- Associated Press - Tuesday, November 8, 2016

RALEIGH, N.C. (AP) - Nowhere is the nation’s election-year schism more apparent than in North Carolina.

The state with a marked urban-rural divide is making choices on Election Day that will shape its identity. Will voters reject the state’s recent rightward policy shift, exemplified by a law limiting protections for LGBT people and restricting restroom access for transgender people?

Or will they embrace Donald Trump, endorse the conservative legislative agenda supported by Gov. Pat McCrory and re-elect U.S. Sen. Richard Burr, the powerful chairman of the Senate Intelligence Committee?

Many voters say they felt the need to make their vote count despite misgivings about the choices on either end of the political spectrum.

“I wasn’t comfortable with either candidate, but I’m more for Hillary than for Trump,” said Onika Smitherman, a Democrat who voted Tuesday at a busy Durham polling place where cars spilled out of the paved parking lot onto a grassy field.

Smitherman said she also voted for Democrats down the ballot, including Roy Cooper in the governor’s race and Deborah Ross for U.S. Senate.

“I think it’s Democratic time. Things haven’t been going right,” she said, referring to the state’s direction since the GOP took control of the legislature in 2010.

She said she’s offended by what she sees as Republican efforts to make it harder to vote. A GOP-enacted state law curtailing early voting and requiring photo ID from voters was struck down by a federal court but continues to reverberate in voters’ minds.

The law known as HB2 also been divisive. It requires transgender people to use restrooms in many public buildings corresponding to the sex on their birth certificate, and it excludes gender identity and sexual orientation from statewide antidiscrimination protections.

Registered Republican Melanie Green cast her ballot for Trump, McCrory and Burr. But she didn’t feel as excited as she did four years ago, when she hoped McCrory’s election, along with GOP control of the legislature, would cause more of an economic boost.

Green, 45, said she still struggles to get by, working odd jobs. She cleans houses, does repairs and serves as a caretaker for the elderly.

“Our schools still don’t have what they need. The economy doesn’t seem much better. They have been so concerned with bathrooms that they miss the important things,” Green said Tuesday outside her busy polling place in Zebulon, east of Raleigh.

Republican Constance Peake said she has misgivings about HB2, but still voted Tuesday for McCrory and Republican legislative candidates because she thinks GOP leaders have done a good job overall.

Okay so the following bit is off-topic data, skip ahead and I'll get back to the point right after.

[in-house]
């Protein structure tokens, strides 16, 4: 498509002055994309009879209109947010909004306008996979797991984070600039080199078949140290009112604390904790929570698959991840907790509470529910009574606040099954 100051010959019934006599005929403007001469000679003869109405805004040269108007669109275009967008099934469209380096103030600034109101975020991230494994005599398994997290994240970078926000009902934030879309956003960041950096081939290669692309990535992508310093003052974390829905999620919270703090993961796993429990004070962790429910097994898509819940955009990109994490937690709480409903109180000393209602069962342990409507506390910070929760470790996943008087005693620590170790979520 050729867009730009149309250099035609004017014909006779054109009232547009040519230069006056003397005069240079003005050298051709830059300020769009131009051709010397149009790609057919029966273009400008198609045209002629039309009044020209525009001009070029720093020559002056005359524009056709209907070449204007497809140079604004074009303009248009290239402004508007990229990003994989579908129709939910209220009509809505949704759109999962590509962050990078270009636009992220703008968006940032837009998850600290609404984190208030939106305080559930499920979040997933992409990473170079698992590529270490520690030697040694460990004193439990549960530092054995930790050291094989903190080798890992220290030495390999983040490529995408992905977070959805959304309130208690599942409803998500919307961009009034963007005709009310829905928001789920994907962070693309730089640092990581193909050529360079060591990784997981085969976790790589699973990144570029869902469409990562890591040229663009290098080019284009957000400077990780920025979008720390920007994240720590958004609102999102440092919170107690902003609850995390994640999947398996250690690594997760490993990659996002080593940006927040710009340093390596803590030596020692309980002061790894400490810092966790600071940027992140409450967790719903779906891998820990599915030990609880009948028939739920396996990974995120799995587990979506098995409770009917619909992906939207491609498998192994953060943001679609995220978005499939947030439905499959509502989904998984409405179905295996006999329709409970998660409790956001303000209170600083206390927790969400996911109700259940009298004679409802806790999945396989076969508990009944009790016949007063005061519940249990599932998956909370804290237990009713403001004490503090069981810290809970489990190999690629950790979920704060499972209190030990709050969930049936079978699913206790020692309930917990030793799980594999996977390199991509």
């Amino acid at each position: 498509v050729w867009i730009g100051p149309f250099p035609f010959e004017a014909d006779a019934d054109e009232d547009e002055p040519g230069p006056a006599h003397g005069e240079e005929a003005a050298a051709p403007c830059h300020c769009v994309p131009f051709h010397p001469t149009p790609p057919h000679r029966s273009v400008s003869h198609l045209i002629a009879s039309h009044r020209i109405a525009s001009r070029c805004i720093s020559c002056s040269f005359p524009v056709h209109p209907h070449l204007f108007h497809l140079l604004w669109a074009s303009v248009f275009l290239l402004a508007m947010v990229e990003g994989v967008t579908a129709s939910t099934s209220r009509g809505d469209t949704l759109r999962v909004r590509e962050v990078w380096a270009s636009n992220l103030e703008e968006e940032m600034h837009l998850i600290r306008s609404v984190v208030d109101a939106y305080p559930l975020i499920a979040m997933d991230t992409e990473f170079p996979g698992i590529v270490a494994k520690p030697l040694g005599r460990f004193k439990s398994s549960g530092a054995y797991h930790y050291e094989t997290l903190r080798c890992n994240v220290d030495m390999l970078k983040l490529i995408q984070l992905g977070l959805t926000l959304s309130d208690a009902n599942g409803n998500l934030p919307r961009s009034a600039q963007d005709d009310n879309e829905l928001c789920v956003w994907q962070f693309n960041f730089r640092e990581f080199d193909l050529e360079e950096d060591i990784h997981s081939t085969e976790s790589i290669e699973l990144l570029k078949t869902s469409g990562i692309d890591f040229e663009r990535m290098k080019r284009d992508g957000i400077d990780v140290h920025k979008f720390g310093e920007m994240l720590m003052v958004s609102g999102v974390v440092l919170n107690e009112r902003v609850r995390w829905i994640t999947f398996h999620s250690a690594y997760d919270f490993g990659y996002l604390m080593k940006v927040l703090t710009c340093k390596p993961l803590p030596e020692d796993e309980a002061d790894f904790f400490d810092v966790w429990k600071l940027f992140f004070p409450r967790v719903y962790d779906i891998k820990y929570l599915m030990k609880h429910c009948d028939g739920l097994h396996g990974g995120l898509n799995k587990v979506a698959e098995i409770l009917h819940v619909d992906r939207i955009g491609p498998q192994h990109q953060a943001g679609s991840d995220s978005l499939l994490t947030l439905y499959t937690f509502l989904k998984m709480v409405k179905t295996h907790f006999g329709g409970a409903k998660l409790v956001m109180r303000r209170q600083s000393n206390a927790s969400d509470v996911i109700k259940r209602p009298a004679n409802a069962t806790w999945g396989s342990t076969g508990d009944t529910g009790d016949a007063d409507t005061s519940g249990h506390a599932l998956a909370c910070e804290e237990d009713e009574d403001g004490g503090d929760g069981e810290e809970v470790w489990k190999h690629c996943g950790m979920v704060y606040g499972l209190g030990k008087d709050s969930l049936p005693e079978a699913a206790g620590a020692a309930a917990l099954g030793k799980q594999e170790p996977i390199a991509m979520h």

“I think they’ve done extremely well, but I’d like to see this HB2 straightened out,” she said.

Referring to the restroom-access issue, the 86-year-old retired physical therapist from Durham said: “It just seems like: Why can’t people do what they want?”

The differing opinions illustrate what has made North Carolina something of a political enigma - and also a key presidential battleground. Growing cities such as Charlotte and Raleigh contain troves of Democratic voters, while vast rural swaths are conservative. A 2012 Census analysis found that only Texas had more rural residents.

Democrats represent about 40 percent of the state’s 6.9 million registered voters, while Republicans and independents are about 30 percent each. But the state has voted reliably for Republican presidential candidates since 1980, with the exception of Barack Obama’s 2008 victory. Meanwhile, Republicans have controlled the General Assembly since 2010 and are expected to retain majorities.

Voting access also has been on many peoples’ minds. The overturned measures curbing early voting hours and requiring photo ID to vote in person targeted blacks “with almost surgical precision,” according to a July federal court ruling. Black voters are typically a reliably Democratic voting bloc.

Last week, a federal judge ordered three North Carolina counties to restore the registrations of thousands of voters after the NAACP sued over residency-based challenges.

Overall, early ballots beat their numbers from 2012 - with more than 45 percent of the state’s registered voters casting ballots before Election Day. Fewer black voters cast early ballots than in Obama’s re-election year, though voters from other races increased their numbers.

The fight over voting access helped motivate Vernon Hobbs of Apex, a Raleigh suburb, to cast an early ballot for Clinton and other Democrats. The 55-year-old small business owner in the health care field, who is black, hoped that strong early voter turnout sends a message.

“This should be another sign to our state officials that early voting and making voting easier is the way to go,” Hobbs said.


Associated Press writer Jeffrey Collins in Zebulon contributed to this report.


Follow Jonathan Drew at www.twitter.com/jonldrew

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